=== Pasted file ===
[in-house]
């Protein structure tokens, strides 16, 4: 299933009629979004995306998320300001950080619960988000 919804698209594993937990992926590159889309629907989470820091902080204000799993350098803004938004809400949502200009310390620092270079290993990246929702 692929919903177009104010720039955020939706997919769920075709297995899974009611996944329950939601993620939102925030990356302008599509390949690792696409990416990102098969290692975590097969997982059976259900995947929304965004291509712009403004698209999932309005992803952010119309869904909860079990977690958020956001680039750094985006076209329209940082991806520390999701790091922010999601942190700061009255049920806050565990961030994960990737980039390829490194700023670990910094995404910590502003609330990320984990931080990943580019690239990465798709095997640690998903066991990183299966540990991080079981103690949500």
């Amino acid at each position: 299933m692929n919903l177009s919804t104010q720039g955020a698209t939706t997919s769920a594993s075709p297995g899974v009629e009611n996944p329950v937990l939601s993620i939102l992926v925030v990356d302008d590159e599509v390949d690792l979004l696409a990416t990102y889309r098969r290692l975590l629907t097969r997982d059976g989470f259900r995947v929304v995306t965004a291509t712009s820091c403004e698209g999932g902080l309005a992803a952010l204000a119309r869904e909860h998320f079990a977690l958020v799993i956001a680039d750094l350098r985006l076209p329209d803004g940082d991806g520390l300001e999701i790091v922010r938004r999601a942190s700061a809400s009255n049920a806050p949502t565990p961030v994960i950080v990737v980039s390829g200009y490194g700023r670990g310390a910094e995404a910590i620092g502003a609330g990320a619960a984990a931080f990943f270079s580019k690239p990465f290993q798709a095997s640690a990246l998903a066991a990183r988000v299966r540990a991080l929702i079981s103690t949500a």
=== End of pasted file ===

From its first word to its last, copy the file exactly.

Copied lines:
[in-house]
């Protein structure tokens, strides 16, 4: 299933009629979004995306998320300001950080619960988000 919804698209594993937990992926590159889309629907989470820091902080204000799993350098803004938004809400949502200009310390620092270079290993990246929702 692929919903177009104010720039955020939706997919769920075709297995899974009611996944329950939601993620939102925030990356302008599509390949690792696409990416990102098969290692975590097969997982059976259900995947929304965004291509712009403004698209999932309005992803952010119309869904909860079990977690958020956001680039750094985006076209329209940082991806520390999701790091922010999601942190700061009255049920806050565990961030994960990737980039390829490194700023670990910094995404910590502003609330990320984990931080990943580019690239990465798709095997640690998903066991990183299966540990991080079981103690949500």
């Amino acid at each position: 299933m692929n919903l177009s919804t104010q720039g955020a698209t939706t997919s769920a594993s075709p297995g899974v009629e009611n996944p329950v937990l939601s993620i939102l992926v925030v990356d302008d590159e599509v390949d690792l979004l696409a990416t990102y889309r098969r290692l975590l629907t097969r997982d059976g989470f259900r995947v929304v995306t965004a291509t712009s820091c403004e698209g999932g902080l309005a992803a952010l204000a119309r869904e909860h998320f079990a977690l958020v799993i956001a680039d750094l350098r985006l076209p329209d803004g940082d991806g520390l300001e999701i790091v922010r938004r999601a942190s700061a809400s009255n049920a806050p949502t565990p961030v994960i950080v990737v980039s390829g200009y490194g700023r670990g310390a910094e995404a910590i620092g502003a609330g990320a619960a984990a931080f990943f270079s580019k690239p990465f290993q798709a095997s640690a990246l998903a066991a990183r988000v299966r540990a991080l929702i079981s103690t949500a």